Will the new $100 bill decrease counterfeiting?
A current U.S. policy is to introduce a new style of currency that is harder to counterfeit, but not immediately to withdraw from circulation all of the old-style currency. This policy is analyzed in a random matching model of money, and its potential to decrease counterfeiting in the long run is shown. For various parameters of the model, three types of equilibria are found to occur. In only one does counterfeiting continue at its initial high level. In the other two, both genuine and counterfeit old-style money go out of circulation—immediately in one and gradually in the other. There are objectives and expectations that can reasonably be imputed to policymakers, under which the policy that they have chosen can make sense.
Volume (Year): (1996)
Issue (Month): Sum ()
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- Edward J. Green & Warren E. Weber, 1996.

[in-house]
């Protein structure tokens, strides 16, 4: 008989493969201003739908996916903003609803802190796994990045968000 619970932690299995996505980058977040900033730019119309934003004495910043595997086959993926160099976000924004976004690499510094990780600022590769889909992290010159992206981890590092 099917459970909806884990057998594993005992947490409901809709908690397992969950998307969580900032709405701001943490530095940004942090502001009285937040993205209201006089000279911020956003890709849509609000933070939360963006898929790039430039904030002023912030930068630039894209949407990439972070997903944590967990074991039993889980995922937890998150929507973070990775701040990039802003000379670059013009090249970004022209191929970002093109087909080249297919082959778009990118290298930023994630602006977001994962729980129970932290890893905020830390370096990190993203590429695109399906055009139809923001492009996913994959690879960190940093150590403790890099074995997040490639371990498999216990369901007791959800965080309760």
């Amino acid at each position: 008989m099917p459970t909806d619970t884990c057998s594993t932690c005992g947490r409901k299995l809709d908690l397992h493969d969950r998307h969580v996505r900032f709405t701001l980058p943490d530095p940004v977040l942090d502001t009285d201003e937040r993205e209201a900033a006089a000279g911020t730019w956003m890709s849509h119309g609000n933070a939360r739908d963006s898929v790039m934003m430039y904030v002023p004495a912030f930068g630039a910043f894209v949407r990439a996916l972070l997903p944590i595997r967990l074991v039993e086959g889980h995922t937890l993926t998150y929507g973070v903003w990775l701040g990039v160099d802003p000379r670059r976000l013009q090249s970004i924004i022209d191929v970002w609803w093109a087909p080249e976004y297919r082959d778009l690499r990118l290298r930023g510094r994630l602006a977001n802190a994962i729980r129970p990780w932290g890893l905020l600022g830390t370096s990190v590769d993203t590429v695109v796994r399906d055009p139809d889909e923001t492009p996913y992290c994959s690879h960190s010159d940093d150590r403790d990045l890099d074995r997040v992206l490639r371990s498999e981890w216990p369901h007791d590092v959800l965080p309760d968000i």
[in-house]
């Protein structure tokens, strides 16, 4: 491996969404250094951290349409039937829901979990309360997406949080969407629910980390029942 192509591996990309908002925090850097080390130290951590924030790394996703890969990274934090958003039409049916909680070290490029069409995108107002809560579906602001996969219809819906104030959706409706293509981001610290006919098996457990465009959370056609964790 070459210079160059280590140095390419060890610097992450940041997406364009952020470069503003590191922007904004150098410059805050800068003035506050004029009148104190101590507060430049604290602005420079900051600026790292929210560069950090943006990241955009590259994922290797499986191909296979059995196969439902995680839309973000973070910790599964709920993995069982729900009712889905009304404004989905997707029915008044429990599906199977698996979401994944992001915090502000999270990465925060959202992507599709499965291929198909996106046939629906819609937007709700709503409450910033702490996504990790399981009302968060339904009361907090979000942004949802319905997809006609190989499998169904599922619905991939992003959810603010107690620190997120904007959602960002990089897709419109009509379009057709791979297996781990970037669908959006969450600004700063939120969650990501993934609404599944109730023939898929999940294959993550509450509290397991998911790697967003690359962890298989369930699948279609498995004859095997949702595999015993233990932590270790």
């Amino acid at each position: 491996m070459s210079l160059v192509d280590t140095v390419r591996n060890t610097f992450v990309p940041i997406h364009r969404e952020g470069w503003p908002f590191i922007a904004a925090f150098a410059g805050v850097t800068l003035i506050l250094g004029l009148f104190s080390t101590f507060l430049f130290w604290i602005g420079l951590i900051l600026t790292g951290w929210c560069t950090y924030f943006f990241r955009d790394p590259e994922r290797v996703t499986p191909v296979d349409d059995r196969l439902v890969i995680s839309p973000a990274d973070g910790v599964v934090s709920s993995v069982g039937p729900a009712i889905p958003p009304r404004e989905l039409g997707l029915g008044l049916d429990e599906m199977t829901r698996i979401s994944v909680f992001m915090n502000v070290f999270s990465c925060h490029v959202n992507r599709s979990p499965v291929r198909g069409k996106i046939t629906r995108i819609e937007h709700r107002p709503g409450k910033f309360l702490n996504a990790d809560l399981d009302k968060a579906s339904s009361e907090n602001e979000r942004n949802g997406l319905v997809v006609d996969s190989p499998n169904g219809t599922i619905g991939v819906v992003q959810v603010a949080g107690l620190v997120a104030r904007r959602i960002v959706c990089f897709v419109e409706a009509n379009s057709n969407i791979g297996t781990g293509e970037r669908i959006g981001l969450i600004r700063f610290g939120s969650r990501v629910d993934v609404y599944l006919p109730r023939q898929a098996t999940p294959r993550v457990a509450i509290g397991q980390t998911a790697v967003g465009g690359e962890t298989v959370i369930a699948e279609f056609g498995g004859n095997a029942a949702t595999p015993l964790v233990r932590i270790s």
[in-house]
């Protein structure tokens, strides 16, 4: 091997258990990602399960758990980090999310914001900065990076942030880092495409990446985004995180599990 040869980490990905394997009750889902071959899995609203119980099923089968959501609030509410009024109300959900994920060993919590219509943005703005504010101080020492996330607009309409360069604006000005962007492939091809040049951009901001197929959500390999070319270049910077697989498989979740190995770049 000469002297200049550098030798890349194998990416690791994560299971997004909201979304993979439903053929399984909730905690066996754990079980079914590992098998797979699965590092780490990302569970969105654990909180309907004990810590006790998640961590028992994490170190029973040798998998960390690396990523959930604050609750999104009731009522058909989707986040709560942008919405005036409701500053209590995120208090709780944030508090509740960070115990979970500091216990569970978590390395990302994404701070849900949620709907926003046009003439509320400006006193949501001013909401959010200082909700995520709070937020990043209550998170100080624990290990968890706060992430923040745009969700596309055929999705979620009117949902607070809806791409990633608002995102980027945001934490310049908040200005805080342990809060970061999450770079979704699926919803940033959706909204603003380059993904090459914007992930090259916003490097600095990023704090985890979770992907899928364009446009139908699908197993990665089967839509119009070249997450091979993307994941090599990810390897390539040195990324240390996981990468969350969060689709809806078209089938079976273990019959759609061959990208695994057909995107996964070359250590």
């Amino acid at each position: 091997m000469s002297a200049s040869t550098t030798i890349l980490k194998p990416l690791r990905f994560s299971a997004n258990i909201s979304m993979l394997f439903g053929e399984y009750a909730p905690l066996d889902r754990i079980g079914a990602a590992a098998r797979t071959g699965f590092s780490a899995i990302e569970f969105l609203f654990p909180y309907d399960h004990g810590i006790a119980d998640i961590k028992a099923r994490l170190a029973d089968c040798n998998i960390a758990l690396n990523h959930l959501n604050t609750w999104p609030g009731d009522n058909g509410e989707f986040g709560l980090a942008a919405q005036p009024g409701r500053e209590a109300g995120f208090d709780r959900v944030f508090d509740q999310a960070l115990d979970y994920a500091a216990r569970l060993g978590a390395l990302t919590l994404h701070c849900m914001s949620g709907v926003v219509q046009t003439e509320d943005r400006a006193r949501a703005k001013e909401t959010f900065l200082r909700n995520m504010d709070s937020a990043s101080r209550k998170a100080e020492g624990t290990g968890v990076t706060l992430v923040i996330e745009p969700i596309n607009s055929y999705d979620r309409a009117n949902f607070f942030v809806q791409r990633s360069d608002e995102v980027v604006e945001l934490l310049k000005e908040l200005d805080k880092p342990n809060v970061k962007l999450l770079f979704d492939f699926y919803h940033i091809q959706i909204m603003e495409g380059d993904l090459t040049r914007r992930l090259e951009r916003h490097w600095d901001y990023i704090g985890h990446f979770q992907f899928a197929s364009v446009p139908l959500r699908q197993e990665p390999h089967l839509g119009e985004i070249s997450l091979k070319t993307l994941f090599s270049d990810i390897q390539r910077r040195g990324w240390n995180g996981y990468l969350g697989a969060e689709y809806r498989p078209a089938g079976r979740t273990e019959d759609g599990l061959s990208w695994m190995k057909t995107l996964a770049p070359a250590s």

"Will the new $100 bill decrease counterfeiting?,"
Federal Reserve Bank of Minneapolis, issue Sum, pages 3-10.
- Kiyotaki, Nobuhiro & Wright, Randall, 1989. "On Money as a Medium of Exchange," Journal of Political Economy, University of Chicago Press, vol. 97(4), pages 927-54, August.
- Klaus Kultti, 1996. "A monetary economy with counterfeiting," Journal of Economics, Springer, vol. 63(2), pages 175-186, June.
- S. Rao Aiyagari & Neil Wallace & Randall Wright, 1996.
"Coexistence of money and interest-bearing securities,"
550, Federal Reserve Bank of Minneapolis.
- Rao Aiyagari, S. & Wallace, Neil & Wright, Randall, 1996. "Coexistence of money and interest-bearing securities," Journal of Monetary Economics, Elsevier, vol. 37(3), pages 397-419, June.
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